Duality

Almost exactly a year ago, as the first bolano-l group read of 2666 was getting sparked up, I wrote the following post about the opening sections of the novel:

It’s hard not to bring up twinning. Specifically, there’s a sort of  twinship between the Swabian and Archimboldi because even before Morini  suggests that they may be the same person, it occurs to you. Then of course there’s Pelletier and Espinoza. And in a way, there’s Liz as a doppelganger to herself, as she conducts these oddly separate but also oddly related romances (or whatever they are) with Pelletier and Espinoza, many aspects of which are similar but some of which are different (e.g. speaking different languages, different post-coital habits).

Also interesting to me is the horror movie whose plot Espinoza relates to Pelletier (p. 30). As I was thinking about twinhood, I recalled the two teenage girls as twins, though they’re not portrayed explicitly as such. The girls’ different reactions to the story about the boy who sees the face reminds me of the publisher Bubis’s wife’s spiel about art and the art critic and how one author’s work depressed him but made her cry. In the horror movie bit, it also stands out to me that there are two channel 34s that the boy seems to think must be the same but that are actually very different.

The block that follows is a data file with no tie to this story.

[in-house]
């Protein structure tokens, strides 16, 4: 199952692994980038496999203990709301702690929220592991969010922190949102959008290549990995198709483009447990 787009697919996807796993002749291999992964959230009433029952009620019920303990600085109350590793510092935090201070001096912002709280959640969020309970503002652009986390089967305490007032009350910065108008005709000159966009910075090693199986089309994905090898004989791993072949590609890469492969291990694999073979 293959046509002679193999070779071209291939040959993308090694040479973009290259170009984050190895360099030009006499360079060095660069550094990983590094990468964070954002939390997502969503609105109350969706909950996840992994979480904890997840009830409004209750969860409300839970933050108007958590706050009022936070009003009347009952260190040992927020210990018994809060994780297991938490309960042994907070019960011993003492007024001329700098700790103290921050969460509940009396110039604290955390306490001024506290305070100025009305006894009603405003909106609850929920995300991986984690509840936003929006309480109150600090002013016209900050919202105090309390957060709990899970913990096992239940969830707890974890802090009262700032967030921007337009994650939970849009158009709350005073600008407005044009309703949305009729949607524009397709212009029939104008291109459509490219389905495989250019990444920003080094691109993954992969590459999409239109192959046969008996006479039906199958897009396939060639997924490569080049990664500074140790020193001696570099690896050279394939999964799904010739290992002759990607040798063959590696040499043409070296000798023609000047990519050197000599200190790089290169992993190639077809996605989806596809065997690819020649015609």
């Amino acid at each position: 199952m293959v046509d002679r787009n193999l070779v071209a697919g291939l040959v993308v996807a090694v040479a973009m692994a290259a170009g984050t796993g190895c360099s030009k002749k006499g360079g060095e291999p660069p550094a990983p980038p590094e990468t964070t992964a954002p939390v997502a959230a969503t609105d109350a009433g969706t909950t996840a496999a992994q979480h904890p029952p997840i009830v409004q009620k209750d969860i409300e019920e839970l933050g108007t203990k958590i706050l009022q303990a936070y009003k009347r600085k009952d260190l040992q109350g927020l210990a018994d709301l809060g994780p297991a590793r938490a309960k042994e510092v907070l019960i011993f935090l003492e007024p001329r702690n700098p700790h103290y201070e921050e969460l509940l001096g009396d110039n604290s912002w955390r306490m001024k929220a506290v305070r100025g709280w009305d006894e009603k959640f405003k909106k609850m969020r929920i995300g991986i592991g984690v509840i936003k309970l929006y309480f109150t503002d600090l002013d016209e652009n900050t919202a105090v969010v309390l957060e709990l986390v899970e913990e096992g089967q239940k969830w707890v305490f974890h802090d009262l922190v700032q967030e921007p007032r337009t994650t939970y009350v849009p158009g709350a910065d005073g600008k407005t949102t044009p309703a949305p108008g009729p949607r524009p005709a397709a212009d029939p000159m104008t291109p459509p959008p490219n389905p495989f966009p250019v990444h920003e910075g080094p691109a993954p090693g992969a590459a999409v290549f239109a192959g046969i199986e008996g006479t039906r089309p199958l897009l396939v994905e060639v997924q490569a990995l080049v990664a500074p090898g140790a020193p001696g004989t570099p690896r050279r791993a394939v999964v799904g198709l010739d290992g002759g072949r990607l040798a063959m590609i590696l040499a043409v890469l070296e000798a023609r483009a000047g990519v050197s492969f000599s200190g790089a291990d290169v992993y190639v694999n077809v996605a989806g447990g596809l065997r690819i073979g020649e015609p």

Let’s call it not twinhood but duality.

A bit later (p. 45), there’s the bit about Morini as a sort of Eurylochus, with the two divergent stories about him. (Side note: It
struck me that the Bolano fakes imprecision here — “Zeus or whichever god it is” — but you know darned well he knows the myth and wouldn’t just neglect to look it up and be precise about it if he didn’t mean to be imprecise. I’m not entirely sure what to make of this, but it piqued my curiosity, and I’ll be looking for similar thing throughout.)

“Nothing is ever behind us,” Morini says to himself in response to Liz’s email about resolving her issues with her ex-husband. Later, in Morini’s dream (when he’s fleeing from an inevitable, evil thing [or maybe not evil, he decides] behind him), she  says “There’s no turning back” and paradoxically turns back. The way Bolano (or the translator) specifically mentions the face of the stranger who turns out to be Liz took me back to the horror movie and the white-faced woman telling the boy he was going to die (a fate from which indeed there is no turning back).

The last bit in this section puts (Piero) Morini in the Italian Garden reading to a London bum recipe titles from a book by Angelo Morino, and the bum points out the similarity in names (which Morini shrugs off; this makes me think back to the confusion of Archimboldi’s name with the artist earlier in the book).

The final bit of duality I guess I’ll point to I think has already been called out: We have all these non-German people converging to study a German author who himself has a weird hybrid sort of name.

So there you have it. There’s lots of doubling going on. I don’t have a thesis as to what it means or anything, but it seems intentional and probably significant.